"All of a sudden, the week of finals, we have students buying books," Fahey said.
The high cost of books and shaky trend in student purchases made projections especially difficult this semester at UM, but the textbook challenge is a national one that has existed for years.
The same digital disruption that hit the music, film and news industries also affected textbook publishers, said Nicole Allen, director of open education at SPARC.
But she said textbook publishers haven't reacted the same way.
"They've been a little slower to be transformed," Allen said.
One reason is their consumers are captives, she said. In other words, once the textbooks have been assigned, students have little choice but to pay the price.
"It's allowed the industry to continue raising prices to a completely out-of-control level, which is why you see $200, $300 introductory biology textbooks," Allen said.
Based in Washington, D.C., SPARC is the Scholarly Publishing and Academic Resources Coalition. The coalition bills itself as "an international alliance of academic and research libraries working to create a more open system of scholarly communication."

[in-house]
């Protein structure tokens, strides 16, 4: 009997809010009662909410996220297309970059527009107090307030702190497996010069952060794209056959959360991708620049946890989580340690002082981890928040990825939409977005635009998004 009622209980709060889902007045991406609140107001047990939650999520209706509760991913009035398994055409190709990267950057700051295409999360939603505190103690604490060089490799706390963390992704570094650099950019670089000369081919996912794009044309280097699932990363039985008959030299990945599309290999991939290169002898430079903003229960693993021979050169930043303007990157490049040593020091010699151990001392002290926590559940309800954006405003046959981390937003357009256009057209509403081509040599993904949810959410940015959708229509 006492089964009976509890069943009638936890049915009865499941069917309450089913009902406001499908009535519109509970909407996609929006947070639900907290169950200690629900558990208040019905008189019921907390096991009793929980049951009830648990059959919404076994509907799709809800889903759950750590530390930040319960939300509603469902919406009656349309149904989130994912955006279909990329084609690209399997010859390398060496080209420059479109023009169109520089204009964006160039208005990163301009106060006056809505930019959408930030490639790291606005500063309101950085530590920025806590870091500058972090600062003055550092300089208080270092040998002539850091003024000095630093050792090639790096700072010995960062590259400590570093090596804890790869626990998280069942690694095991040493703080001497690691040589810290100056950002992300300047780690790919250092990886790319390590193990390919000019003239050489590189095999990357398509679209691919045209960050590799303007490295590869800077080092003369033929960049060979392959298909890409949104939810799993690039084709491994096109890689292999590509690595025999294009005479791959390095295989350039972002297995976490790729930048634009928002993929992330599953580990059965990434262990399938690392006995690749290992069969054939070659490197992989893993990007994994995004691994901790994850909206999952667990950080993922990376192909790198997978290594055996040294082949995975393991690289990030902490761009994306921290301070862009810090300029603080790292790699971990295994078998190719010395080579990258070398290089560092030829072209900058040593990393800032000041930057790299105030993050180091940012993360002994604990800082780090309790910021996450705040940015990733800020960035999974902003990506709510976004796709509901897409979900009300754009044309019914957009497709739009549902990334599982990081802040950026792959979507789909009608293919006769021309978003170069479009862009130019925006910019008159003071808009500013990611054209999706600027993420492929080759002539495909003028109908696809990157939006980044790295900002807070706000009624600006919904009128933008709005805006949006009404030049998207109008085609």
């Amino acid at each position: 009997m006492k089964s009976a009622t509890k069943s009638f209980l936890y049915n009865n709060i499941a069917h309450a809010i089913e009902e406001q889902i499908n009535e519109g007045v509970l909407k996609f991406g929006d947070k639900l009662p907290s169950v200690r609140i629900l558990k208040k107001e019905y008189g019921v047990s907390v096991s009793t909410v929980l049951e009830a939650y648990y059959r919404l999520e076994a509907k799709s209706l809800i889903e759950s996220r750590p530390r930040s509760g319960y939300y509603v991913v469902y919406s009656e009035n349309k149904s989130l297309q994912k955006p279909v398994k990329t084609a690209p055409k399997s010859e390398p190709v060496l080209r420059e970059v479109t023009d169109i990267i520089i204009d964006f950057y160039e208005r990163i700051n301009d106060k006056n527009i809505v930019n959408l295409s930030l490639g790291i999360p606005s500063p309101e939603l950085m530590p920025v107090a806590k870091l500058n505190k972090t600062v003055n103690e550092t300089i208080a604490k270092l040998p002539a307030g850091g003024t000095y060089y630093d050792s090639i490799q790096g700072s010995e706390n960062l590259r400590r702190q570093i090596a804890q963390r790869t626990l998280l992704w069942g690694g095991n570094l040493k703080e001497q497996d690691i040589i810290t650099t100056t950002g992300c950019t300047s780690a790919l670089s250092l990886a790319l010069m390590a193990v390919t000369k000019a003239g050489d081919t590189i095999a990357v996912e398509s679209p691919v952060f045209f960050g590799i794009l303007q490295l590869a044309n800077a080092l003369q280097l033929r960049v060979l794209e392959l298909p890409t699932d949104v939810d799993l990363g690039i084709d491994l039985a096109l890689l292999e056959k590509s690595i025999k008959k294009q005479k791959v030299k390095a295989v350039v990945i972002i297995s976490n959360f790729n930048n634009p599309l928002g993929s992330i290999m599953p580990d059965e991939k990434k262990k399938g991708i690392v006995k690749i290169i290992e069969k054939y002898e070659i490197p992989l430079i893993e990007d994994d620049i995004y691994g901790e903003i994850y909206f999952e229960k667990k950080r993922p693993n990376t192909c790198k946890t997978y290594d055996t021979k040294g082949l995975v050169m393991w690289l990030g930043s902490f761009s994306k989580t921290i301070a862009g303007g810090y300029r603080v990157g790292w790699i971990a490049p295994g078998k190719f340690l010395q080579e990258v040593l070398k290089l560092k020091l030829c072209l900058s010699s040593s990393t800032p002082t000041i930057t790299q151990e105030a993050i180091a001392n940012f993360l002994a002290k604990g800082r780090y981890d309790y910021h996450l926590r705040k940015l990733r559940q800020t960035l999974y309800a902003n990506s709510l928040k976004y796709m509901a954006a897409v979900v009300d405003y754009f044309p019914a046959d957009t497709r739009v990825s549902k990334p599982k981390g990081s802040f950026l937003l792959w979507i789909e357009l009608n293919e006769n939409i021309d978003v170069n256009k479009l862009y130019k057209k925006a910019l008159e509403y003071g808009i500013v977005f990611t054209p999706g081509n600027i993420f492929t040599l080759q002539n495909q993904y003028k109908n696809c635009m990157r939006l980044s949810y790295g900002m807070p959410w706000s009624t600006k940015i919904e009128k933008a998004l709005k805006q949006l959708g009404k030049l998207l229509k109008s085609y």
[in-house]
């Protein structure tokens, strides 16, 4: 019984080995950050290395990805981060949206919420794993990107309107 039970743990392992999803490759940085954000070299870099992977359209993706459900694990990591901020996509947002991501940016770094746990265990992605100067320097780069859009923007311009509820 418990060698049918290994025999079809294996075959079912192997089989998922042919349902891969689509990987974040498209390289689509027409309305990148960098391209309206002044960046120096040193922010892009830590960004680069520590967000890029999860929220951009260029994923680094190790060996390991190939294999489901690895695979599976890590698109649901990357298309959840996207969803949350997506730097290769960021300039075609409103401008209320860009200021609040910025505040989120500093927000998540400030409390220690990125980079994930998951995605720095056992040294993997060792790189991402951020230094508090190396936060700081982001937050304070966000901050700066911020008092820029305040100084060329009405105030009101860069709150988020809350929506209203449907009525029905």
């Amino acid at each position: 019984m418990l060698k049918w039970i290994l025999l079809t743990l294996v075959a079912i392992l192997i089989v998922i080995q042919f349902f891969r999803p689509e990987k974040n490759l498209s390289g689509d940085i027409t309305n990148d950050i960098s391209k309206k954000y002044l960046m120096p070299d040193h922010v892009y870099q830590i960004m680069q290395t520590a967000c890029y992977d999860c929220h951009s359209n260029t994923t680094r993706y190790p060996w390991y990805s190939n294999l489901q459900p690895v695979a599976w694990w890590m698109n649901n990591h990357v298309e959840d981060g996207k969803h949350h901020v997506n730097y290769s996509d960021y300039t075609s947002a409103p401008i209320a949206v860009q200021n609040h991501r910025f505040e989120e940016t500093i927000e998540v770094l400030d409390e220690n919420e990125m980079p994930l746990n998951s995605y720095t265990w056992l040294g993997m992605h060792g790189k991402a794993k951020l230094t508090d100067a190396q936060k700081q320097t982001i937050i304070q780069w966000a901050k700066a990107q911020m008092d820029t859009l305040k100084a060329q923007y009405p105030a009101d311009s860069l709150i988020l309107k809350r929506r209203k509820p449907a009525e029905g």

The used book market then compounds the problem, Allen said. Every new book a publisher sells actually undermines its future profit, meaning the company is going to continue to increase prices.
Every time it ups the price of a new book, it makes it more likely a student will head to the used book market instead.
"So it's a vicious cycle," Allen said.
Here's how trends played out at the UM Bookstore, which spends $3.7 million to $4.2 million a year on textbooks.
"It's a significant number, so very conducive to a lot of risks," Aliri said.
Some 10 or 12 years ago, the campus bookstore had 95 percent of the market share, with only a small portion of students getting a book from the library or a friend, said Fahey, COO.
Then, the bookstore could easily predict the number of books students would buy.
Once students learned they could get cheaper used books online, fewer of them bought at the store, and the bookstore was slow to enter the used book market itself, Aliri said.
Roughly three years ago, though, the bookstore jumped into the secondary market to access used books, and it also started offering students the opportunity to rent books, Aliri said.